Numerous tributes flowing in for Bob Hawke have recalled his response to the 1989 Tiananmen Square massacre. As Prime Minister, he allowed Chinese students to stay in Australia, rather than force them back to suffer the consequences of a Chinese government crackdown. I wonder how many lives Hawke’s decision saved, how many young men and women were offered a future in that moment.
Someone who was never afforded that kind of refuge is writer and poet, Liu Xiaobo. Quite possibly, you’ve never head of him, but he’s a Nobel Peace Prize winner, recognised for his presence at the student protests in Tiananmen Square, and his life-long work defending human rights in China.
In 1989, Liu Xiaobo had travelled from China to the US as a visiting scholar, but returned home in April after hearing about the student protests. Liu ‘kept vigil’ at Tiananmen Square in an effort to protect protestors from soldiers, while at the same encouraging the students to leave while they could. Just days after the bloody crackdown on 4 June, Liu was arrested and sentenced to 21 months detention. He lost his lecturing job and his marriage.
After being freed in 1991, he campaigned for the release of others who had been jailed for their role in the protests. He published his first book, The Monologues of a Doomsday Survivor in 1992. The following year, he was invited to visit Australia and the US. Although he was encouraged to seek refuge while abroad, he returned to China and continued his writing.
He was re-arrested in 1995 for his involvement in the democracy and human rights movement, and sentenced to three years in a labour camp. While imprisoned, he married fellow writer, Liu Xia, whose body of work includes poems, stories, ink drawings, oil painting and photographs.
Upon his release Liu Xiaobo recommenced his writing career. He helped establish the Independent Chinese PEN Center, and became editor of the online journal Democratic China. But in 2009, he was jailed again, for assisting with a petition calling for political reform in China, including democracy, rule of law and an end to censorship.
He was awarded the Nobel Peace Prize in 2010, but was unable to attend the ceremony due to his imprisonment. Instead, he was represented by an empty chair. It wasn’t long before his wife Liu Xia was placed under house arrest, without access to a phone or the internet.
Liu Xiaobo died without ever experiencing further freedom. He passed away from liver cancer in July 2017, while under guard in hospital, after the Chinese government refused him permission to leave the country for treatment. He was 61. Following news of his death, the chairman of the Norwegian Nobel Committee, Berit Reiss-Anderson, said, ‘Liu Xiaobo will remain a powerful symbol for all who fight for freedom, democracy and a better world.’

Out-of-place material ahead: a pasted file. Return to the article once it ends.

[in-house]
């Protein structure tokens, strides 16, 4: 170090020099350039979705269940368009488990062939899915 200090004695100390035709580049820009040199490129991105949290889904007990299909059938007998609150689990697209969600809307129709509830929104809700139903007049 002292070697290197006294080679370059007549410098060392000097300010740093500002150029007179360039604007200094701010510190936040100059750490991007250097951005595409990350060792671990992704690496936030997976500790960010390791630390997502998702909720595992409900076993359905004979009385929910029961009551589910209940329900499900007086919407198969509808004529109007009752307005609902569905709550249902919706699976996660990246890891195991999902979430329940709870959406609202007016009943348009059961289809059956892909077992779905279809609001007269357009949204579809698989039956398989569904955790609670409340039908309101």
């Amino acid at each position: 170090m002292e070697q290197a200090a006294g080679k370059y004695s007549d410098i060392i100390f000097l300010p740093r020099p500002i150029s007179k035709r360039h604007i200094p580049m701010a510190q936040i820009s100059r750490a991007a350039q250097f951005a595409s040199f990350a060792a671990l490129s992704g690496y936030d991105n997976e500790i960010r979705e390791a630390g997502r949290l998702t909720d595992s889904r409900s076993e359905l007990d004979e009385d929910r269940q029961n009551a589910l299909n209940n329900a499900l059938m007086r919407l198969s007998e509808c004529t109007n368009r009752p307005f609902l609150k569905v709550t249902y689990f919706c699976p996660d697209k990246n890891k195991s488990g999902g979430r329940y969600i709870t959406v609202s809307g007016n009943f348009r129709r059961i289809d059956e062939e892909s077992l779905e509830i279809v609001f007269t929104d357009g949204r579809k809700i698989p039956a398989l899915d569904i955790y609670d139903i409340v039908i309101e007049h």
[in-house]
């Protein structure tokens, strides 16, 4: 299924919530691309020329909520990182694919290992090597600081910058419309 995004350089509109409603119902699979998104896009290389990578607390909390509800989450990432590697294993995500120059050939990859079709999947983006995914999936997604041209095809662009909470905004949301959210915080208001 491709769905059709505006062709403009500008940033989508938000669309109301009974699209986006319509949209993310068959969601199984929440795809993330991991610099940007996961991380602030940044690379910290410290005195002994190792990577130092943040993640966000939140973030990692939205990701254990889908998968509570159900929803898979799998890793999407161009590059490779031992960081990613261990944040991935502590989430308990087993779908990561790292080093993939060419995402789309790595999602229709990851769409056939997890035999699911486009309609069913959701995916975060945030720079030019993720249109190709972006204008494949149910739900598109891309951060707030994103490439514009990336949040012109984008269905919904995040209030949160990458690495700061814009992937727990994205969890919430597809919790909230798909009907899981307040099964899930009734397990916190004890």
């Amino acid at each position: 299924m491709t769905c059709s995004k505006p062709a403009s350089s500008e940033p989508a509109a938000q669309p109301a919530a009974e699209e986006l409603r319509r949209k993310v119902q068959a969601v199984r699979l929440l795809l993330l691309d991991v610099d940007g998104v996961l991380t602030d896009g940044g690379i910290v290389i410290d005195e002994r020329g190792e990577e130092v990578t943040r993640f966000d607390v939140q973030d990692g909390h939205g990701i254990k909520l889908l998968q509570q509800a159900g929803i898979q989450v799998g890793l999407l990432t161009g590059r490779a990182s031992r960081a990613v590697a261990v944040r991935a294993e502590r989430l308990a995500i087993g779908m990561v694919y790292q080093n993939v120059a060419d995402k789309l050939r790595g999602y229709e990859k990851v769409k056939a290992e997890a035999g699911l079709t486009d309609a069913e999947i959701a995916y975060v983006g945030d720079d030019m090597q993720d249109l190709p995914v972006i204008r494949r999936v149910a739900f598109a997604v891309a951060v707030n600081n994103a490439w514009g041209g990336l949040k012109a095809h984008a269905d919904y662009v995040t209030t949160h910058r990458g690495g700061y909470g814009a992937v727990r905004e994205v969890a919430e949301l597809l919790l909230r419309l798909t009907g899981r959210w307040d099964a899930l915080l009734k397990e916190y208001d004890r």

Liu Xia remained under house arrest after her husband’s death, even though she’d never been convicted, or even accused, of any crime. Writers Paul Auster, JM Coetzee, Alice Seabold and Khaled Hosseini were among those who began calling for her release. ‘Artists who are free to speak must do so on behalf of other artists whose voices are being stifled,’ said Hosseini in a video for Amnesty International, that also included readings of Liu Xia’s poetry.
Following a diplomatic campaign by the German government, Liu Xia was finally released and allowed to leave the country on 10 July 2018. She travelled via Helsinki to Germany for medical treatment for severe depression. Perhaps she will now have the chance to experience freedom, albeit in exile and without her beloved husband. Reports suggest this freedom is also tainted by concern for her brother, who remains in China.
A recent article published in The New Yorker, indicates the road to recovery will be a long one. As she told writer Nick Frisch, ‘Accompanying Xiaobo was my life. Now there are so many things I have to do each day just to persist, just to keep on living.’
Nick Frisch, ‘Liu Xia Rebuilds Her Career as an Artist‘, published in the New Yorker, 30 April 2019.
Brian Glucfroft, ‘Liu Xiaobo, Dead But Not Gone’, published on Isador’s Fugue, 14 July 2017.
Suzanne Nossel, ‘Liu Xiaobo: China’s Poet-Dissident: 1955-2017’, published on Politico Magazine, 28 December 2017.
Austin Ramzy, ‘The Nobel Peace Laureate Liu Xiaobo, in His Own Words’, published in the New York Times, 13 July 2017.